# The push-relabel algorithm

### Preliminaries

Let be a directed graph with a source and a sink , . Let be the number of nodes and be the number of edges. Let be a capacity function that assigns nonnegative weights to the edges of the graph.

We want to compute a maximum flow in by using the push-relabel algorithm of [Goldberg and Tarjan (1986)].

The idea of the algorithm is to push as much flow as we can through the given graph . Therefore we start the computation with some preflow and with a valid labelling . Mostly the preflow is used with for all and for all other edges . For this preflow we can choose, e.g., and for all nodes as a valid labelling. In any further step the existing preflow is pushed towards or is reduced until the preflow becomes an flow.

To explain the algorithm we have to introduce some basic notations.

Suppose we have pushed a specific amount of flow from the source to the sink. In order to increase the amount of flow reaching the sink, we might to increase the flow on some and decrease it on other edges.
Roughly speaking, a residual graph is used to encode these possible changes.

For each let denote the edge with reversed direction. Further let .
Then, to each edge we assign a so-called residual capacity

This residual capacity shows how much we can change the preflow on an edge without violating the capacity constraint .

An edge is called residual edge if it has a positive residual capacity . If denotes the set of all residual edges, the graph is called residual graph of .

Furthermore, the difference between the total preflow into a node and the total preflow out of this node is called flow excess of the node .

### Definition Flow Excess

A node is called*active*if it has a positive flow excess .

The push-relabel algorithm repetitively performs the basic operations PUSH and RELABEL while there exists an active node.

- PUSH(v,w):

- Let .
- The flow of an edge is increased by if .
- If the edge is an edge with reversed direction then the flow on the edge is reduced by .
- Anyway the flow excess of the nodes has to be updated.

The operation PUSH is applicable to an edge if is active, , and .

- RELABEL(v):

- Set .

The operation RELABEL is applicable to a node if is active and for all residual edges .

While the operations PUSH and RELABEL are performed, remains a preflow and a valid labelling for . Furthermore, the valid labellings never decrease for all nodes . If the operation RELABEL(v) is applied to , the value increases.

The next lemma ensures that one of the operations can be applied while there exists some active node.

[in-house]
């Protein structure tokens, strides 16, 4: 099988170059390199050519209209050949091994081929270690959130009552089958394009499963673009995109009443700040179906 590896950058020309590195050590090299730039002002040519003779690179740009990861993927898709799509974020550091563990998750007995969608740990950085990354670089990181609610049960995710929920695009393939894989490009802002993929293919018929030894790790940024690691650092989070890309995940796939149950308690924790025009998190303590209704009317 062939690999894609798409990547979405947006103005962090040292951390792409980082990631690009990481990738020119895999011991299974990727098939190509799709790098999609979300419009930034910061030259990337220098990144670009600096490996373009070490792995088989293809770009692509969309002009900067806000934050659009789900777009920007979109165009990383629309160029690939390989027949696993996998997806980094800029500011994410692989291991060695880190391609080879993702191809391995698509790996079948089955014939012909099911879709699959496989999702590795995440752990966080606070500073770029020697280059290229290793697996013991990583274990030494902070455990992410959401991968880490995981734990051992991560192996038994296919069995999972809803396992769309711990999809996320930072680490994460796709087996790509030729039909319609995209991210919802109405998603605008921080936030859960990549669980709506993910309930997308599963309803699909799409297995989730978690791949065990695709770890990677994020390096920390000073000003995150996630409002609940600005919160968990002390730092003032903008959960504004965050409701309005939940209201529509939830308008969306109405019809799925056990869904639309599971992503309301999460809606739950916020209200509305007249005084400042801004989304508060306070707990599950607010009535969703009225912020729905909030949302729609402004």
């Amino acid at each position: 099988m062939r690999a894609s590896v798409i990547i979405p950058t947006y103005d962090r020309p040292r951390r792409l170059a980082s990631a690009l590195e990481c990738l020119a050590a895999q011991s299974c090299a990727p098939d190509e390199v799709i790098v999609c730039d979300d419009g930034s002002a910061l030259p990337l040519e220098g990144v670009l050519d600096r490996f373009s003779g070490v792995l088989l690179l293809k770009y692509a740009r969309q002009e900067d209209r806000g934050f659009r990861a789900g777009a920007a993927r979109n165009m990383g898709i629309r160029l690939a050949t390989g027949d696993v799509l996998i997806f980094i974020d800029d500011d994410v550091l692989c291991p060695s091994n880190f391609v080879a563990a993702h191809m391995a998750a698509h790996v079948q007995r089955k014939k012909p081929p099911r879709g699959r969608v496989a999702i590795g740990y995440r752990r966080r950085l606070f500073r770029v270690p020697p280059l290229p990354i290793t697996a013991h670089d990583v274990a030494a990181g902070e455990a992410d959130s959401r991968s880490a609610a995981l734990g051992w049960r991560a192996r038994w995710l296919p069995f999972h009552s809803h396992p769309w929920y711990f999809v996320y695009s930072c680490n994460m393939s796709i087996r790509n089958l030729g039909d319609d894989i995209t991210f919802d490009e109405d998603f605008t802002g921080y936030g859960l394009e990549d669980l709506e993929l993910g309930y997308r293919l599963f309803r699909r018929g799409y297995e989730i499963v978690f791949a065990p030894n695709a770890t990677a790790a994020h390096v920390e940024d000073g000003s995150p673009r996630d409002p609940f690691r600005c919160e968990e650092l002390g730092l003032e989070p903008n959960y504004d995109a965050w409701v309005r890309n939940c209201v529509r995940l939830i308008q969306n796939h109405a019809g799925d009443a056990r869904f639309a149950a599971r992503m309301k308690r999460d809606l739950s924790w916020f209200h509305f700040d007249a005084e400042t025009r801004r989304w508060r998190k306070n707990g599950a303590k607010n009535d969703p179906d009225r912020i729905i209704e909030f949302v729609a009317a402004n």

#### Lemma 1

If is a preflow, is a valid labelling, and is an active node, then either the push or the relabel operation is applicable to either a residual edge .Now we can give an estimation how often the operations PUSH and RELABEL can be applied before the flow excess is zero for all nodes and the algorithm terminates.

#### Lemma 2

The number of relabelling operations is at most per node and at most overall. The number of push operations is at most .

Thus, the push-relabel algorithm terminates after basic operations.The correctness of the push-relabel algorithm is guaranteed by the following theorem.

#### Theorem 3

Suppose that the algorithm terminates and all labels , are finite at termination. Then the preflow is a maximum flow.

### Example

We want to determine a maximum flow on the following graph. The edges are labeld denoting the edge capacity and the current flow on this edge.

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In the following figures changes are marked in red and the valid labelings are given.

We start the push-relabel algorithm with the following standart preflow and labelling:

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The nodes are active. Applying the operations RELABEL(a) and PUSH(a,t) yields . If we execute RELABEL(b) and PUSH(b,c), then it is . Now we have the following preflow and relabelling:

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The node is still active. But the only outgoing edge from in the residual graph . Thus using RELABEL(b) and PUSH(b,s) we obtain . Now we consider the active node . Applying the basic operations on that node results in . We obtain the following preflow and relabelling:

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The node is active again. We cannot apply the relabel operation, but the operation PUSH(a,c). Then it is . Now, is the only active node. We apply RELABEL(c) and PUSH(c,t). This results in the following preflow and relabelling:

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Since all nodes are not active, the algorithm terminates. The computed preflow is a maximum flow with the value .

If some valid labelling for a maximum flow is known, it can be used for computing a minimum s-t cut.

For more details we refer the interested reader to the report on the push-relabel algorithm by [Goldberg et al. (1986)].